Thus continued increases in population produce a relentlessly increasing stress on resources and environmental quality. In the long run, this is unlikely to manifest itself simply in a gradual increase in resource costs and deterioration in such measurable factors as air quality, with accompanying slow decline in our living standards. Complex systems are not like that.

The Club of Rome in the 1970s made itself a mockery by designing a computer model in which, whatever adjustments you made, environmental collapse occurred within about 30-40 years. That model was flawed - it relied on simple extrapolation with 40 iterations, and did not correct for the tendency under such extrapolation for rounding errors to expand exponentially and overwhelm the data.

The collapse of the world's economic and environmental systems is not inevitable; if we consume resources conservatively, not approaching the limits of the system, it will continue to run smoothly for an indefinite period. However if we increase population, pollution and resource consumption until we are close to the capacity of our planetary ecosystem, the probability of systemic collapse becomes very high.

That will solve the population problem for the moment, by a mass wipeout that removes most of the existing population. Whether it allows civilization to continue thereafter is anyone's guess. The political and social strains accompanying the mass wipeout could cause wars that prevent recovery altogether.

If we have overused some vital resource, civilization may not be re-buildable even with a lower population. Alternatively, since we have overused antibiotics for the last half-century, the population wipeout may be accomplished by a disease, in which case if a significant proportion of humanity survives the disease, the resources necessary for our civilization will still be available and it will continue. But in general, if we get too close to the planet's carrying capacity, gradual controllable decline is unlikely, and a mass population wipeout by disease is probably the best outcome we can hope for.

Since continual population increase is almost certain to lead to catastrophe, and we have no means of knowing at precisely what point catastrophe will occur, the only alternative is to return global population to its natural level of under 2 billion, at which the planet can easily support it, even with a Westernization of emerging market living standards. Allowing population to stabilize at 8 billion or 9 billion is not enough; we don't know that the planet can support this number in the Western-style comfort which the poor desire and will probably get whether we Westerners want them to or not.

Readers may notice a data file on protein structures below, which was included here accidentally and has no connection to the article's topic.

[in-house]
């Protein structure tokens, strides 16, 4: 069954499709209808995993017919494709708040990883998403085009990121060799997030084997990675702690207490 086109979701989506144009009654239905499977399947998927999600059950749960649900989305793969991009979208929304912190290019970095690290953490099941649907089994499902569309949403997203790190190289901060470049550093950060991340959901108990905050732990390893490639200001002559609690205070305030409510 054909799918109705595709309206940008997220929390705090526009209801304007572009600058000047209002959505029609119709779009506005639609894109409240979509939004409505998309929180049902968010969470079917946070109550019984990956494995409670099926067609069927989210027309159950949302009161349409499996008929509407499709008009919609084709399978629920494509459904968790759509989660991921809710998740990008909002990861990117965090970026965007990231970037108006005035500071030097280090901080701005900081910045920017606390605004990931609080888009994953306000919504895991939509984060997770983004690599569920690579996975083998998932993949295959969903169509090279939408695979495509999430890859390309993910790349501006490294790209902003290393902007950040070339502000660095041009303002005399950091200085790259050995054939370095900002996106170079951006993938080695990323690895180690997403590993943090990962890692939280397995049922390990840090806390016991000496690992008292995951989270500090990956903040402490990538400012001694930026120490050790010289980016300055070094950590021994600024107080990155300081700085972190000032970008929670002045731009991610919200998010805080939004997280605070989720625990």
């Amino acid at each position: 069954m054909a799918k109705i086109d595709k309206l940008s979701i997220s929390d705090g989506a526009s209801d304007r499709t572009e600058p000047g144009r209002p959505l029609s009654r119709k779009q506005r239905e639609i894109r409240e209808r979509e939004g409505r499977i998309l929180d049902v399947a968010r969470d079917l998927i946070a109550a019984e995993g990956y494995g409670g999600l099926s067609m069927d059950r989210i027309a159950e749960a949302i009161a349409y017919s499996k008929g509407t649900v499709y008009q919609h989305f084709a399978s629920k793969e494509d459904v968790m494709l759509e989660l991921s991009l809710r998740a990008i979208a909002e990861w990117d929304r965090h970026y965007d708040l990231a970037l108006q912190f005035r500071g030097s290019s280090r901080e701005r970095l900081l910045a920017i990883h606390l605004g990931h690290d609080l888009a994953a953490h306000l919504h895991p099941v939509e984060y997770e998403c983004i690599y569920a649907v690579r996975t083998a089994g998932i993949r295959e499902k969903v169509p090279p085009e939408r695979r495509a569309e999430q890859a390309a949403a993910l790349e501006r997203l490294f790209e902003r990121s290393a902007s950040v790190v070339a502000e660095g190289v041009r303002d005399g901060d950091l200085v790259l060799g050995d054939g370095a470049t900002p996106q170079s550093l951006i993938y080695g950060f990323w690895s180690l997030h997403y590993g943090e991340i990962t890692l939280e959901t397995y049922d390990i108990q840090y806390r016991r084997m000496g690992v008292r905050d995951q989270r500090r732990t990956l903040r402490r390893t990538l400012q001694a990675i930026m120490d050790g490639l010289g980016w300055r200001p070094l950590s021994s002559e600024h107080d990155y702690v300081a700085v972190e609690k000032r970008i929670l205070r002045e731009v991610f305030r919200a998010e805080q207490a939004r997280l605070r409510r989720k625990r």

Since in many advanced Western countries the population is already reproducing at below replacement levels, there is reason to suppose that industrialization's population explosion contains its own correcting mechanism. Once living standards get to modern Western levels, fertility declines and population begins to return to its pre-industrialization level.

While there are transition problems (mostly financial) caused by the aging of low-fertility rate societies, these are temporary and can mostly be solved by mandating higher retirement ages and greater savings rates, turning some of the wealthy society's consumption into trust funds for the future. Japan is the purest example of this, with a fertility rate of 1.37 children per couple and a projected 2100 population of 91 million, 29% below its 2007 peak, equal to that of 1959 and well on the way to its Meiji Restoration level of 33 million. In other countries high immigration and the high fertility of first generation immigrants from poorer countries has blurred this process, but it is nevertheless apparent in all wealthy societies.

Population control, bafflingly, always seems to bring to mind two ugly 20th century specters, the Third Reich and China's one-child policy, pursued since the 1970s. Both associations are inappropriate. The Third Reich wasn't trying to control population overall; it wanted Aryans to breed like rabbits. The Reich was racist before it was eugenicist, let alone environmentalist, and its evil fantasies are of no relevance today.